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Chapter IV.—Shameless practices of the Greeks.

And your public assemblies I have come to hate. For there are excessive banquetings, and subtle flutes which provoke to lustful movements, and useless and luxurious anointings, and crowning with garlands. With such a mass of evils do you banish shame; and ye fill your minds with them, and are carried away by intemperance, and indulge as a common practice in wicked and insane fornication. And this further I would say to you, why are you, being a Greek, indignant at your son when he imitates Jupiter, and rises against you and defrauds you of your own wife? Why do you count him your enemy, and yet worship one that is like him? And why do you blame your wife for living in unchastity, and yet honour Venus with shrines? If indeed these things had been related by others, they would have seemed to be mere slanderous accusations, and not truth. But now your own poets sing these things, and your histories noisily publish them.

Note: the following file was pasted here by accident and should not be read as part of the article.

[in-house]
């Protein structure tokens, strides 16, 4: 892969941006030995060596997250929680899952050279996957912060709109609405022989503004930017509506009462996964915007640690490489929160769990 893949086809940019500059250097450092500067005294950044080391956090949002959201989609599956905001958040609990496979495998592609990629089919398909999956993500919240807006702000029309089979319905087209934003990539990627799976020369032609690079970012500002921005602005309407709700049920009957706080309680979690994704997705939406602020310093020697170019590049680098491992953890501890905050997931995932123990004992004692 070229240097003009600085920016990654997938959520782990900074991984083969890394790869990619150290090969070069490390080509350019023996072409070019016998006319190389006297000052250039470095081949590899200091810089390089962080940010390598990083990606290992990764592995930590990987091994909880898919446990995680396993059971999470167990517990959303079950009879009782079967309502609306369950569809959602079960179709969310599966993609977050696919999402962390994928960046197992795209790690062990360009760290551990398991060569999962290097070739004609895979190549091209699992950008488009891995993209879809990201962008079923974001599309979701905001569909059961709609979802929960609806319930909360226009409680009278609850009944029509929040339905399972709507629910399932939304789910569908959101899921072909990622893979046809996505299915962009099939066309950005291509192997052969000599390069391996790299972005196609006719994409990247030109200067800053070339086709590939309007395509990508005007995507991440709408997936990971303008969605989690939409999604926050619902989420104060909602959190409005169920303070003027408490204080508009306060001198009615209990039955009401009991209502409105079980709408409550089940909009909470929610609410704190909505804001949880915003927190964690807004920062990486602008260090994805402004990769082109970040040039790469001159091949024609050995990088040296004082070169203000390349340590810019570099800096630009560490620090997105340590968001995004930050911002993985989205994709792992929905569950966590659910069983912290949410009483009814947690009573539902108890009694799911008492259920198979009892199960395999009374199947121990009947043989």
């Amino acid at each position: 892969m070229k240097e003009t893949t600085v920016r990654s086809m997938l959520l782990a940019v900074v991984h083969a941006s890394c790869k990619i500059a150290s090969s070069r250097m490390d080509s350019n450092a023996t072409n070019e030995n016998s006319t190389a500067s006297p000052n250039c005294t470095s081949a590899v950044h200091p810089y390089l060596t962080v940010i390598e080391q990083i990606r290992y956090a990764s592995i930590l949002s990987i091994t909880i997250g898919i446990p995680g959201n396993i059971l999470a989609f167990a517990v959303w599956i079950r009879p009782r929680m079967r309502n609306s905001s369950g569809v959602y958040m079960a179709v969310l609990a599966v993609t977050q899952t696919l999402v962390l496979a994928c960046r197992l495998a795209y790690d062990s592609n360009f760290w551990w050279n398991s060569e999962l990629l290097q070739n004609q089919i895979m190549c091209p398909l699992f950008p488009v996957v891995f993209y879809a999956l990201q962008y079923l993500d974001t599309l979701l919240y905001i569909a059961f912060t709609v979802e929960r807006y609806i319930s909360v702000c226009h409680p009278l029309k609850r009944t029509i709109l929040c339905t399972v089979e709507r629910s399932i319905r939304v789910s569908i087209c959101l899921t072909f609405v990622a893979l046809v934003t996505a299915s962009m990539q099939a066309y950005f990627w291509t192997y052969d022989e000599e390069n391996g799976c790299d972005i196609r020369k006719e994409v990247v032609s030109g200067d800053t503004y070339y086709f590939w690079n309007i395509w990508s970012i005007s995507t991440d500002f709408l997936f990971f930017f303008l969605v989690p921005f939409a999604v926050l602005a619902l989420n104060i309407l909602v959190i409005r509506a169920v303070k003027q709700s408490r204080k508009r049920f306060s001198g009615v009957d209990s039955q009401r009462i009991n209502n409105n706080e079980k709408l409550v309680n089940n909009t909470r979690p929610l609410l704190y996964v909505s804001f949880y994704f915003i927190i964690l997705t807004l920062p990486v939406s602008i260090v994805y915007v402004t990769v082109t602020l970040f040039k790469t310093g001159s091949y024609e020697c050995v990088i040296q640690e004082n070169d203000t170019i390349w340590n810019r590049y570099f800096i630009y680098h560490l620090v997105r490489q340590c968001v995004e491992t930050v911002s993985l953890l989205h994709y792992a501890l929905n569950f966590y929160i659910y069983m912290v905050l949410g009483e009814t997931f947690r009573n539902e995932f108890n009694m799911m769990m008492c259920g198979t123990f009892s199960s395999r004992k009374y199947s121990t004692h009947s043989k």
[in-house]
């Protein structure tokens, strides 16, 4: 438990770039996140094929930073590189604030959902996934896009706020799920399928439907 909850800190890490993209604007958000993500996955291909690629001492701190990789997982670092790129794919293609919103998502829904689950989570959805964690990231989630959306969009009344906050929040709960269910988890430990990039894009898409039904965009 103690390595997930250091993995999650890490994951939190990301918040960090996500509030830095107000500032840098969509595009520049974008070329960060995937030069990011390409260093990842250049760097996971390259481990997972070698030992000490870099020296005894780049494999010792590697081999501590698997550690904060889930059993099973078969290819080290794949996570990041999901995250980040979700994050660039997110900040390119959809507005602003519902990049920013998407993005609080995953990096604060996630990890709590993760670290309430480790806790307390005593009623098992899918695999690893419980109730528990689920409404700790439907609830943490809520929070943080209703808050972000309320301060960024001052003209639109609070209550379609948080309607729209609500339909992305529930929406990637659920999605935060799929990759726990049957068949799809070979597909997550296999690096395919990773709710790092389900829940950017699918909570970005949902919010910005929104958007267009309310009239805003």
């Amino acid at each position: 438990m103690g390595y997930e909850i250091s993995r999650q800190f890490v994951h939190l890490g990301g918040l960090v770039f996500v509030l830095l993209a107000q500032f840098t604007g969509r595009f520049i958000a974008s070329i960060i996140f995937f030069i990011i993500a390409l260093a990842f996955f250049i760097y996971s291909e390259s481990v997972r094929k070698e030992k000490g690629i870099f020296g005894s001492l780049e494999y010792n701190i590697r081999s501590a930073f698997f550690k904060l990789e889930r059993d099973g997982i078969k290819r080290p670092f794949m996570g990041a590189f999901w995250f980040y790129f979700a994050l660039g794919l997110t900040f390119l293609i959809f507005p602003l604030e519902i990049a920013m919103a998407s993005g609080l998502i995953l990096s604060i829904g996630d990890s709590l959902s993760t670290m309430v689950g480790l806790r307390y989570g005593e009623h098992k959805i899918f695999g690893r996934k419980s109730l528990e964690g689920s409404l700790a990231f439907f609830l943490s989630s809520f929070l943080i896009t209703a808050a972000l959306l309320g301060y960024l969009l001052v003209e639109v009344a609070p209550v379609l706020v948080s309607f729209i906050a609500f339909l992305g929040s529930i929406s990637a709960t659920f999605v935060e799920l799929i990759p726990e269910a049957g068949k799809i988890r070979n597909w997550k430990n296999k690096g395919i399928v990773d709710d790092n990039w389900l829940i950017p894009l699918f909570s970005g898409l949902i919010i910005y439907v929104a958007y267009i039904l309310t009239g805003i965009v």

Next: Chapter V.—Closing appeal.